Shop price deflation falls to record low

UK shop prices reported a 2.1% fall in the 12 months to November, matching a record drop seen in March and a steeper fall than October’s 1.8% drop, according to the British Retail Consortium (BRC).

BRC said the decline was driven by retailers investing in price, intense competition in the run up to Black Friday and lower commodity prices.

Non-food deflation decelerated to 3.3% from 2.7% in October.

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BRC chief executive, Helen Dickinson, said: “November marked the 31st consecutive month of deflation and the 32nd consecutive month of non-food price drops. Non-food prices saw a remarkable 3.3% drop, driven largely by reductions in clothing, footwear, electricals, DIY, gardening and hardware prices. Although the survey period does not cover Black Friday, it is likely that some retailers were discounting early in November in order to spread consumer spending over a longer period. Electricals for instance saw prices down 4.3% on last year.”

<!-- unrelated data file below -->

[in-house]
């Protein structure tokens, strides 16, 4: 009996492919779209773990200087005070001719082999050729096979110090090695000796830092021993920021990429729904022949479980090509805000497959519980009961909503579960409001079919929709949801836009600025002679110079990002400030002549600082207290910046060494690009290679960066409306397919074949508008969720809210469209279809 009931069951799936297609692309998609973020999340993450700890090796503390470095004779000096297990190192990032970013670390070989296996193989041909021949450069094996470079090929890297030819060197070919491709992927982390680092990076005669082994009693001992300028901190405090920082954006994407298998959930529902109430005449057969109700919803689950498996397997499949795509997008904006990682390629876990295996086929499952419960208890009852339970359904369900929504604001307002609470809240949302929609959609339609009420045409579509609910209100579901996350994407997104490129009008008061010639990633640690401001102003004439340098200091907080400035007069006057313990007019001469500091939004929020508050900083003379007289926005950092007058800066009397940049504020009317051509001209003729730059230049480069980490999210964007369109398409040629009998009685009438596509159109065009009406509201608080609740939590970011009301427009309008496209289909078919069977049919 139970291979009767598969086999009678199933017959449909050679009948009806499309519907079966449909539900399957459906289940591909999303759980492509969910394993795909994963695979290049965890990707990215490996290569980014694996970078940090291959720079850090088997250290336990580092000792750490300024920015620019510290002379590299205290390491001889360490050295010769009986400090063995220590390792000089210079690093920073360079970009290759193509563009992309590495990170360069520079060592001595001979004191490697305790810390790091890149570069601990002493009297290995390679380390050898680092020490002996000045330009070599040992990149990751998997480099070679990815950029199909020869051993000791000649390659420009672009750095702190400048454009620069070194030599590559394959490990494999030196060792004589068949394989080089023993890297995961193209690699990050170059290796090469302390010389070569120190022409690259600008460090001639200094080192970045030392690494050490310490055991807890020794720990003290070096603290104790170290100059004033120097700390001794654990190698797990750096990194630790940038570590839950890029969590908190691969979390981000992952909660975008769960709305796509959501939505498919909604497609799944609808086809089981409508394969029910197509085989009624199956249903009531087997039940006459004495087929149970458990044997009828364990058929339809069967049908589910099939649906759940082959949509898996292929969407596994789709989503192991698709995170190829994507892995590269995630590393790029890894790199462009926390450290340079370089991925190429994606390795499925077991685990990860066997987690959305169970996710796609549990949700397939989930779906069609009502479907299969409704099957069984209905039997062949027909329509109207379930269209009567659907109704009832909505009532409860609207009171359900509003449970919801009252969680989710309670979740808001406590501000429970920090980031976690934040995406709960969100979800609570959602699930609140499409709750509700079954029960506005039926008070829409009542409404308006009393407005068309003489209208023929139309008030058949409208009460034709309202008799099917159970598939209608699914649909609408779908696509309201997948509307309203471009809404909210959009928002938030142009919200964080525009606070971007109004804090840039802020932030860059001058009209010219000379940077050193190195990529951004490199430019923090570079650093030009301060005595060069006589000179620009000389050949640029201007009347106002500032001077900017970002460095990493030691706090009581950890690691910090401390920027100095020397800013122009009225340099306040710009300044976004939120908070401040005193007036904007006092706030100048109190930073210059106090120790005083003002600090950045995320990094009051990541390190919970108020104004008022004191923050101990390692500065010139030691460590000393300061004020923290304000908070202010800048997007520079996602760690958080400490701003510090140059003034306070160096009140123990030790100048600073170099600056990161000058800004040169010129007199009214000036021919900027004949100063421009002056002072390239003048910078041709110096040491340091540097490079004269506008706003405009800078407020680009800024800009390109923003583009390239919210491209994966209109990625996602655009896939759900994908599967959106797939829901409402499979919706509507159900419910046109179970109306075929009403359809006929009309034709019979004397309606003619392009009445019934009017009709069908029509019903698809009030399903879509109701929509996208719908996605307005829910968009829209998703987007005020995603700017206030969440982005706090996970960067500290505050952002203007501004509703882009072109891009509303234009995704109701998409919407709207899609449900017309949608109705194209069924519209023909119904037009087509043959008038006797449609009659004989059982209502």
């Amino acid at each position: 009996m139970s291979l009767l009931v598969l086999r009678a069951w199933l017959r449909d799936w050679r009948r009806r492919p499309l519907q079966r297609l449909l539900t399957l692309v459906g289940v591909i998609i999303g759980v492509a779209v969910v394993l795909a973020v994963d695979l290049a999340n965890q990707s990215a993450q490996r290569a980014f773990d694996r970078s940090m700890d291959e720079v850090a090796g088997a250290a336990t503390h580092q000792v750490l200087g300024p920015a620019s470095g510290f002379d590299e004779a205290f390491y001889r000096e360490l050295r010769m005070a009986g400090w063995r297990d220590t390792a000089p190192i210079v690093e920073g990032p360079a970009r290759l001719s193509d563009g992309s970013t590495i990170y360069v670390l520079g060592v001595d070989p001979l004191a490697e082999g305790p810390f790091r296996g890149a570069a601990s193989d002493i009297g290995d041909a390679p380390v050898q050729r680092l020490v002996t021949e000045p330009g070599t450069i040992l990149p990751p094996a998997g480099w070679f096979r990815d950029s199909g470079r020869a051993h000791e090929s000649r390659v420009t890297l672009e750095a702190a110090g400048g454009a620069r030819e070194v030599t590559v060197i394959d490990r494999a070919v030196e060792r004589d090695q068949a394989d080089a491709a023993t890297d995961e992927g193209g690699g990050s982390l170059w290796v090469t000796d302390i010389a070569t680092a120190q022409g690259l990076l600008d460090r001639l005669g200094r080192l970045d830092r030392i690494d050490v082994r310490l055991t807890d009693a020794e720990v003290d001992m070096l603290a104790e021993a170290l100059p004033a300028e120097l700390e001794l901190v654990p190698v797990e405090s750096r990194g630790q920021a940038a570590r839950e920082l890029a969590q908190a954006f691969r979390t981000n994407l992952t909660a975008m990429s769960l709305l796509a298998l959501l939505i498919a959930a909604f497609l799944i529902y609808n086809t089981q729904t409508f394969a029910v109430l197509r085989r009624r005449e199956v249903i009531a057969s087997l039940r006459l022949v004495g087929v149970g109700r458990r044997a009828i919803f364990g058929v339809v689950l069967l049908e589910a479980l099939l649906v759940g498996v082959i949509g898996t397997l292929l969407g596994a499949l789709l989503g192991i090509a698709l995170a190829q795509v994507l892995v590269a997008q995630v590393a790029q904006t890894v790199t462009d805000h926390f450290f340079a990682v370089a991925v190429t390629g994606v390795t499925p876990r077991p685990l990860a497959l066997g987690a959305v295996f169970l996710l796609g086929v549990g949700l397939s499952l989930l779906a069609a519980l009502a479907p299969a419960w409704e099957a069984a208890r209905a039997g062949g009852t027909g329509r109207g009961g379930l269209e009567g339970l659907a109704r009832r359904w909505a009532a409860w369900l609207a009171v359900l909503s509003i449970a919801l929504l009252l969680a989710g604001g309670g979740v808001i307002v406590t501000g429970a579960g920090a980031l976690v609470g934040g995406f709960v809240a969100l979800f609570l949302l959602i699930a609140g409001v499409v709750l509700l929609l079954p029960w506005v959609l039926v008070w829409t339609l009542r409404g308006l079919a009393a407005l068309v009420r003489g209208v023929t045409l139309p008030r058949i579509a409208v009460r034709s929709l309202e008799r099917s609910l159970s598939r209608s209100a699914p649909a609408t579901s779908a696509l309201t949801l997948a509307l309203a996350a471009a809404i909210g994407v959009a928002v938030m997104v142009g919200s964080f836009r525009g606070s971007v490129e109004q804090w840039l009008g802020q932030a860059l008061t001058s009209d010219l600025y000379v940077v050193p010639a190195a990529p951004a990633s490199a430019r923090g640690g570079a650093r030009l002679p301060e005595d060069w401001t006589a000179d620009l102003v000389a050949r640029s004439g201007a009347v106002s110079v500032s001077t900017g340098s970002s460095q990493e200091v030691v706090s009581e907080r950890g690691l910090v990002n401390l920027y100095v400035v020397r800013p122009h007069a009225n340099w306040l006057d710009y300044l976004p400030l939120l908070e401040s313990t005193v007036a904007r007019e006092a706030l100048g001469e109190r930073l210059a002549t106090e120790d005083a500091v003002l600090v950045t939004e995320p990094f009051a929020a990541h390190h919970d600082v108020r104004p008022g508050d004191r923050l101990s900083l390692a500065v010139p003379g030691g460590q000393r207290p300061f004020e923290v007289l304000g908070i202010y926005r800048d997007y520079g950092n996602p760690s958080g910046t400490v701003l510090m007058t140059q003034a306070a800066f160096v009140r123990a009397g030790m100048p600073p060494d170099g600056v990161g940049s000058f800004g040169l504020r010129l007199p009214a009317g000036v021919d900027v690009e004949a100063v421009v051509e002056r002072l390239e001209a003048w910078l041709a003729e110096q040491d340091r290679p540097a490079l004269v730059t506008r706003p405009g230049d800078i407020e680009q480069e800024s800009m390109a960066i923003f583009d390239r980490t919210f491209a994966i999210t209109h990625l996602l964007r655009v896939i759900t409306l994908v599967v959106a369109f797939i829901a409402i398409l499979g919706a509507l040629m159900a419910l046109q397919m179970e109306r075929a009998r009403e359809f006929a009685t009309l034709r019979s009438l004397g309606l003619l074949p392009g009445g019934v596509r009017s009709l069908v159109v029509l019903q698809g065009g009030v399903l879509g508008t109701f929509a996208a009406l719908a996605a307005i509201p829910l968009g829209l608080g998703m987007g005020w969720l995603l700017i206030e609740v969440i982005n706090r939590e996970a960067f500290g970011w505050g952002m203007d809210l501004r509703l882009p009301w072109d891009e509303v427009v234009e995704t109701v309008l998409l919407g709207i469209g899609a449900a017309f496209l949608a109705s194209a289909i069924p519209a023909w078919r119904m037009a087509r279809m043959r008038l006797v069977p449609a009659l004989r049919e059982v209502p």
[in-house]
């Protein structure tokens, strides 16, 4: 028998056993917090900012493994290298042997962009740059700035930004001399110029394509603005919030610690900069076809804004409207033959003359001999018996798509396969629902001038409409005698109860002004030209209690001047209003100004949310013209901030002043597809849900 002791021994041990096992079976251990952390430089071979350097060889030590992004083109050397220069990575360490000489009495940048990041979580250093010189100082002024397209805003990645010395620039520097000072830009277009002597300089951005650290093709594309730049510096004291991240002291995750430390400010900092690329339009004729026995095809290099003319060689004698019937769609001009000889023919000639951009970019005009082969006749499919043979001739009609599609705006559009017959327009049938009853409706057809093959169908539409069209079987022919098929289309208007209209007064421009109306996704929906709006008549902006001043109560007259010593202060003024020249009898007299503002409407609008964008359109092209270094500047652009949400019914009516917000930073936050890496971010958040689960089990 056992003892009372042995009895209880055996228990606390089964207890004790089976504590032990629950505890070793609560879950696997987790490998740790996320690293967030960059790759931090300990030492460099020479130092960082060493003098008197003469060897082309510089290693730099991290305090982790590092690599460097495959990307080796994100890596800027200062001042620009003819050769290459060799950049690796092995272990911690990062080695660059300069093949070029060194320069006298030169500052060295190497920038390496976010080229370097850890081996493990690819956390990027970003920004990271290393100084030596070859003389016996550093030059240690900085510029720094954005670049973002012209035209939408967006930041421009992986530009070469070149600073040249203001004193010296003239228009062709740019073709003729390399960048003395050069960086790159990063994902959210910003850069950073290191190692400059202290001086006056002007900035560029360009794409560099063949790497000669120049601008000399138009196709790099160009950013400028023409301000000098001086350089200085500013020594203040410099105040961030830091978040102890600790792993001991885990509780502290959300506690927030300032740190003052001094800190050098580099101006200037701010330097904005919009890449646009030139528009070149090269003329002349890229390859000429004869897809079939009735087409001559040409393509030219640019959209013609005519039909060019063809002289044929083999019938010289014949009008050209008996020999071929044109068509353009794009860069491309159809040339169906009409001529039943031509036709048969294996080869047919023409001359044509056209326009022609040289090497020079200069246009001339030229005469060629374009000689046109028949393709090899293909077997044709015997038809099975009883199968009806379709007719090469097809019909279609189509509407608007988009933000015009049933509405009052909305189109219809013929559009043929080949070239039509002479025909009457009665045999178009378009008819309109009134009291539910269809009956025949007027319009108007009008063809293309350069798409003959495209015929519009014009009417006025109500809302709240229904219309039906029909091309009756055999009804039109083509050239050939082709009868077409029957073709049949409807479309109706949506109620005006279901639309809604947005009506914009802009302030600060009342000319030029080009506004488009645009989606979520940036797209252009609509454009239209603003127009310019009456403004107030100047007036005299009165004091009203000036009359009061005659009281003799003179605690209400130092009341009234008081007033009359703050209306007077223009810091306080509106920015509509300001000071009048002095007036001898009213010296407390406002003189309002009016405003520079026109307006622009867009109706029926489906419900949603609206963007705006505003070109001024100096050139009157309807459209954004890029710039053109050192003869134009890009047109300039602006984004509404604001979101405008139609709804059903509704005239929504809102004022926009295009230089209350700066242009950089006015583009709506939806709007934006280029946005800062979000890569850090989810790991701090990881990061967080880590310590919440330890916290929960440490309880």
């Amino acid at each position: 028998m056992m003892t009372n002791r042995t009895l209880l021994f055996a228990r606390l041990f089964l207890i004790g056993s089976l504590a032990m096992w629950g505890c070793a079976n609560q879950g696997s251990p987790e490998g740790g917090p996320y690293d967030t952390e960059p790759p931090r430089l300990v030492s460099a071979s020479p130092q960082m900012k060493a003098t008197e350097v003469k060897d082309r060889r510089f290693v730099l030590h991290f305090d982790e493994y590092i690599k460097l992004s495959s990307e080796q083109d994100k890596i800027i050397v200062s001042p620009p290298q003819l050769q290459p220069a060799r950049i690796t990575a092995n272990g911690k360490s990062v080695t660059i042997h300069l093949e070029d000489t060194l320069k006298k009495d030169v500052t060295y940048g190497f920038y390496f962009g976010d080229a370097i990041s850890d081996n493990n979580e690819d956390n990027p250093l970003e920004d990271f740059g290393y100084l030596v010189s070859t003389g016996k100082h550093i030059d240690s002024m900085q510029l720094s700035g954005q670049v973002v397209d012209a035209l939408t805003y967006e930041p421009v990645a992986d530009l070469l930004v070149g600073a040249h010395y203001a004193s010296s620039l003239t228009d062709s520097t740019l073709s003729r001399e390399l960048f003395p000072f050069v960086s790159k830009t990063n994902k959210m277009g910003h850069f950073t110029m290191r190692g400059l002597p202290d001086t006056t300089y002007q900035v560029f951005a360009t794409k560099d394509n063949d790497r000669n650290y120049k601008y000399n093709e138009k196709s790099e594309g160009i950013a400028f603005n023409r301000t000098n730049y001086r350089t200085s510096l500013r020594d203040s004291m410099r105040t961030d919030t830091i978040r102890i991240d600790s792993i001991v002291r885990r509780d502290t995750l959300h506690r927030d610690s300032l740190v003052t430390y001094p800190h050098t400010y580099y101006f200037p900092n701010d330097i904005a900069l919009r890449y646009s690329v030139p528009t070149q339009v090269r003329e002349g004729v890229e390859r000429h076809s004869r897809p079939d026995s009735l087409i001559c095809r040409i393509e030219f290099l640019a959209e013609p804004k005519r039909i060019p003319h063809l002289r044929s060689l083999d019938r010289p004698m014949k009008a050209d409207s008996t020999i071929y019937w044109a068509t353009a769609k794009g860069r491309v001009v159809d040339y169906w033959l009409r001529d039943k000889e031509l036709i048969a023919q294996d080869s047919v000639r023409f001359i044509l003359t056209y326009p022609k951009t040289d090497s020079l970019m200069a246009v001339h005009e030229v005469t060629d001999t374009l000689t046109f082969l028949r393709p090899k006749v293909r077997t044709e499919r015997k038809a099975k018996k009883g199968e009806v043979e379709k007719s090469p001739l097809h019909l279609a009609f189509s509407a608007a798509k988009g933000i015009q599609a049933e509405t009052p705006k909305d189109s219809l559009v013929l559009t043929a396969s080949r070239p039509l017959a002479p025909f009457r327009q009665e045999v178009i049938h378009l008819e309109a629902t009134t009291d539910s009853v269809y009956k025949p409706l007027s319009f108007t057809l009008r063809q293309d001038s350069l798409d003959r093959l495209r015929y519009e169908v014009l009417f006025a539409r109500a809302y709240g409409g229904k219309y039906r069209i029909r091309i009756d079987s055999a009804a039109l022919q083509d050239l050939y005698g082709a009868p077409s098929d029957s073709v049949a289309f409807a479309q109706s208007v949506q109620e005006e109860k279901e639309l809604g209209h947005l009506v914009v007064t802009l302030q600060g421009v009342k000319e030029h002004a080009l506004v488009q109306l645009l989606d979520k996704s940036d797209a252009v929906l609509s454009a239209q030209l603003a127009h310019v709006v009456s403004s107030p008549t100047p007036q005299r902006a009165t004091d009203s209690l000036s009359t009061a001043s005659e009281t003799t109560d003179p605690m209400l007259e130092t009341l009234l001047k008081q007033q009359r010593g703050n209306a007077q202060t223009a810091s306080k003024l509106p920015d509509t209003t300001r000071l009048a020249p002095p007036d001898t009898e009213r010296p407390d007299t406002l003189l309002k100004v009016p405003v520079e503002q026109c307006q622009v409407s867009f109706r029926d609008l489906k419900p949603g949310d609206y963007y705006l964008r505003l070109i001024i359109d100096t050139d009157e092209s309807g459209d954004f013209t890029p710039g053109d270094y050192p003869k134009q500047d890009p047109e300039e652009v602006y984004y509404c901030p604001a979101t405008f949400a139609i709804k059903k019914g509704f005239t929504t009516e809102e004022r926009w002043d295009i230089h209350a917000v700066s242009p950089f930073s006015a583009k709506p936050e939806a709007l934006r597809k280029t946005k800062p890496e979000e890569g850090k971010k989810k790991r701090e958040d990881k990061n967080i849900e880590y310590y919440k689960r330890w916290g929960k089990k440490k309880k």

Dickinson continued: “This trading environment should be considered with the impact of the industry’s regulatory burden. BRC analysis shows that the combined cost of policy announcements since the General Election adds up to approximately £14 billion over the next five years. The industry will continue to make the case to government, which has extended its review of business rates to early 2016, to properly look at rebalancing this tax away from property intensive industries in order to ensure that the introduction of the living wage does not have unintended consequences on our local communities and jobs .”

Mike Watkins, head of retailer and business insight, Nielsen, added: “For best part of two years we have had shop price deflation which has helped overall consumer spend remain buoyant, and with consumer confidence back to an all-time high, shoppers are now feeling more optimistic about spending. Falling prices across the High Street and food retailers in November will be another welcome boost for shoppers as they plan their Christmas spending.”



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